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Back to the Basics – What is a Bequest?

 

When writing a will, many people seek to ensure that certain people in their lives get specific things, such as a family heirloom necklace, property, or an allotted amount of money. The gifting of property or assets to a certain person through the provisions of your will is called a bequest. There are few types of bequests and different situations in which to use them.

(1) Specific Bequest: It is the gifting of a specified property or asset to an identified person or entity, distinguished from the property in the estate. For example, a specific bequest would be gifting your home to your son, or gifting your diamond earrings to your niece. The main issue faced by the estate is when, upon death, the specific gift that is to be given, i.e. the property or the diamond earrings, are no longer owned by the testator. In this situation, the intended beneficiary then gets nothing, because there is nothing to satisfy or substitute from the estate.

(2) General Bequest: A general bequest is what most people think of when they think of gifts in a will. This bequest is a gift that is payable from the assets of the estate. Most commonly seen are provisions gifting a specified amount of money to a certain person, for example, $10,000 to my nephew, or a stock or securities bond. Unlike specific bequests, these type of bequests are not for a specified item, so other assets in the estate may be sold to satisfy the gift if it is not available when distribution comes.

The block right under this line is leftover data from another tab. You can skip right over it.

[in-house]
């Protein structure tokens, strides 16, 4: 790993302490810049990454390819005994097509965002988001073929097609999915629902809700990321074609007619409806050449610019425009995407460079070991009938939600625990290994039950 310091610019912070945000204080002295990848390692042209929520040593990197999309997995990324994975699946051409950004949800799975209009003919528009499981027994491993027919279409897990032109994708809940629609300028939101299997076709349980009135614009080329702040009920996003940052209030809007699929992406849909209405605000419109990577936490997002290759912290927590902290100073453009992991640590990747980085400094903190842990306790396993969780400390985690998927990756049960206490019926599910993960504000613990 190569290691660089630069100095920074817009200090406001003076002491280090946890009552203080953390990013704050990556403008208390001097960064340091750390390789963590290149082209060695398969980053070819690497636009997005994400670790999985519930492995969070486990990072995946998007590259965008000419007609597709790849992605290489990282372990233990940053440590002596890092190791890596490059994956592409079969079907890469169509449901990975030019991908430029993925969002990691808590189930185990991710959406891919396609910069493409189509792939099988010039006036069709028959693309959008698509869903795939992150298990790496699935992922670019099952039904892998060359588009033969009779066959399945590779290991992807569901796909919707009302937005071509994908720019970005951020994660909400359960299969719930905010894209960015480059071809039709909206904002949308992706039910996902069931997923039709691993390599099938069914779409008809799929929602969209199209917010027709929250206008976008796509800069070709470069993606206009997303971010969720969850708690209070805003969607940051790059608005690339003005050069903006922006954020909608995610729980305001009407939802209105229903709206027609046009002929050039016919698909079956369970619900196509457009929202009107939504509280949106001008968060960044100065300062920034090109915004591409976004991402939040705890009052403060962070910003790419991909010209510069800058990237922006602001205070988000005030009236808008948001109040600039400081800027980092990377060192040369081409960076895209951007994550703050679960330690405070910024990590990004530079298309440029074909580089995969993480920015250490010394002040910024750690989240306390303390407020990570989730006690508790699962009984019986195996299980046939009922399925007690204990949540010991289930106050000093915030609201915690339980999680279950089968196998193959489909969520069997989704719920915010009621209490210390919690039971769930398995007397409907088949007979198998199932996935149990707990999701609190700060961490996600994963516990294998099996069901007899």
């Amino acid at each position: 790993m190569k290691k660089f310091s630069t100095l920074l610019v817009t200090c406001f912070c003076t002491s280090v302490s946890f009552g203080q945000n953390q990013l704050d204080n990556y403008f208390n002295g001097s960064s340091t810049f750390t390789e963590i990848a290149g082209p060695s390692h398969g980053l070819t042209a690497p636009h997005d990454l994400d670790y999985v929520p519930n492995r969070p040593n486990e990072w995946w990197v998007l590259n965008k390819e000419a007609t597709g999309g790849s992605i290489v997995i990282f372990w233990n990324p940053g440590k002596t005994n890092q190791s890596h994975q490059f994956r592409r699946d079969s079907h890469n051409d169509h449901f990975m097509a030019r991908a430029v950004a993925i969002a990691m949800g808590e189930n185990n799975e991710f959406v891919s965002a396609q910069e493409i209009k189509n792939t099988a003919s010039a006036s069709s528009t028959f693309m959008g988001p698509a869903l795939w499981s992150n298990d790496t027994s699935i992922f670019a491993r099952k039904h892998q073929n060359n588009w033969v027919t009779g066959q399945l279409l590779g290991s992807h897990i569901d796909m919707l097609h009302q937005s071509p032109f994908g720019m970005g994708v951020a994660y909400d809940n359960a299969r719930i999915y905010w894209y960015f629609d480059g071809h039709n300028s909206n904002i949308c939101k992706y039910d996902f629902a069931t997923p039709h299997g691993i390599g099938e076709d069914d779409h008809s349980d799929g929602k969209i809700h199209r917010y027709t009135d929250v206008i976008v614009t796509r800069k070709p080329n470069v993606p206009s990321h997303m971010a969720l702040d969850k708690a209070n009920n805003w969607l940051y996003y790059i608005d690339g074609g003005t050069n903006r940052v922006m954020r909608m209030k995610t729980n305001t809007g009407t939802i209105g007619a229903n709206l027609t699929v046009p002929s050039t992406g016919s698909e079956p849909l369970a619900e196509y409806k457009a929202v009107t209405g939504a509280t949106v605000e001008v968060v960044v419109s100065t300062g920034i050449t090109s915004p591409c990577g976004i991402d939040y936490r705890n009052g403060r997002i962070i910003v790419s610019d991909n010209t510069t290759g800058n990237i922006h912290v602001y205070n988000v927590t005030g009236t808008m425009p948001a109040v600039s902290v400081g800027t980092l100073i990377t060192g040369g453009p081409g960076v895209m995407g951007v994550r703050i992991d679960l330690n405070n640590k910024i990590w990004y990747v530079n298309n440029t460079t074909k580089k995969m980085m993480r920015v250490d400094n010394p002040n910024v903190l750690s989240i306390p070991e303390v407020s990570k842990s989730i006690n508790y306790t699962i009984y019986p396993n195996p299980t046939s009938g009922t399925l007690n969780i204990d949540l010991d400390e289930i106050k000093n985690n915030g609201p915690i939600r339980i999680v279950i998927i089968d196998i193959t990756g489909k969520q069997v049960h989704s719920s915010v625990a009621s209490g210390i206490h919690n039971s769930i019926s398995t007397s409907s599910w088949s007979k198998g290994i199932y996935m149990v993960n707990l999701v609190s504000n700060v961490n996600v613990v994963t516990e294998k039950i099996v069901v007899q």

(3) Demonstrative Bequest: A demonstrative bequest is a gift of a specific distribution from a named fund or account. An example of this would be testator gifting 100 shares of his stock in Apple to his sister. Demonstrative bequests can face some of the issues that specific bequests face if the testator does not own the gift at his death. Generally, the estate will handle the issue of distribution like a general bequest and pay out what the intended beneficiary would get if the testator still owned the stock, but would be paid from the general assets.
(4) Residuary Bequest: A residuary bequest generally comes after the giving of specific, general and demonstrative bequests. This type of bequest gifts all or a portion of what is left to certain persons or entities, following bequests and payment of taxes and administration of the estate. These can be pretty general and state the a certain person or entity will get the balance of the estate.

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